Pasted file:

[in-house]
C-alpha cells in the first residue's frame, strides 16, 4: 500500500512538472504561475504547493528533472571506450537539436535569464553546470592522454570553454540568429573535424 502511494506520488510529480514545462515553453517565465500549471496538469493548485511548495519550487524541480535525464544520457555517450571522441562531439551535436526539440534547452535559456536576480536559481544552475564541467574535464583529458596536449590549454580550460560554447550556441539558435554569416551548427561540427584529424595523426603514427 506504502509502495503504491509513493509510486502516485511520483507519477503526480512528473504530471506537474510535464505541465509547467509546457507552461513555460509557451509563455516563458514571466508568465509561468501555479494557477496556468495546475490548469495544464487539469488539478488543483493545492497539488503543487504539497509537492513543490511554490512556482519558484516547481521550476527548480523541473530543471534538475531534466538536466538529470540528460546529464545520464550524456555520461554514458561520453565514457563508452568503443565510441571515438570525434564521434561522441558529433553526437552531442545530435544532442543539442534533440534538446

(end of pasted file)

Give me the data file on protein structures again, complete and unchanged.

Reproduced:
[in-house]
C-alpha cells in the first residue's frame, strides 16, 4: 500500500512538472504561475504547493528533472571506450537539436535569464553546470592522454570553454540568429573535424 502511494506520488510529480514545462515553453517565465500549471496538469493548485511548495519550487524541480535525464544520457555517450571522441562531439551535436526539440534547452535559456536576480536559481544552475564541467574535464583529458596536449590549454580550460560554447550556441539558435554569416551548427561540427584529424595523426603514427 506504502509502495503504491509513493509510486502516485511520483507519477503526480512528473504530471506537474510535464505541465509547467509546457507552461513555460509557451509563455516563458514571466508568465509561468501555479494557477496556468495546475490548469495544464487539469488539478488543483493545492497539488503543487504539497509537492513543490511554490512556482519558484516547481521550476527548480523541473530543471534538475531534466538536466538529470540528460546529464545520464550524456555520461554514458561520453565514457563508452568503443565510441571515438570525434564521434561522441558529433553526437552531442545530435544532442543539442534533440534538446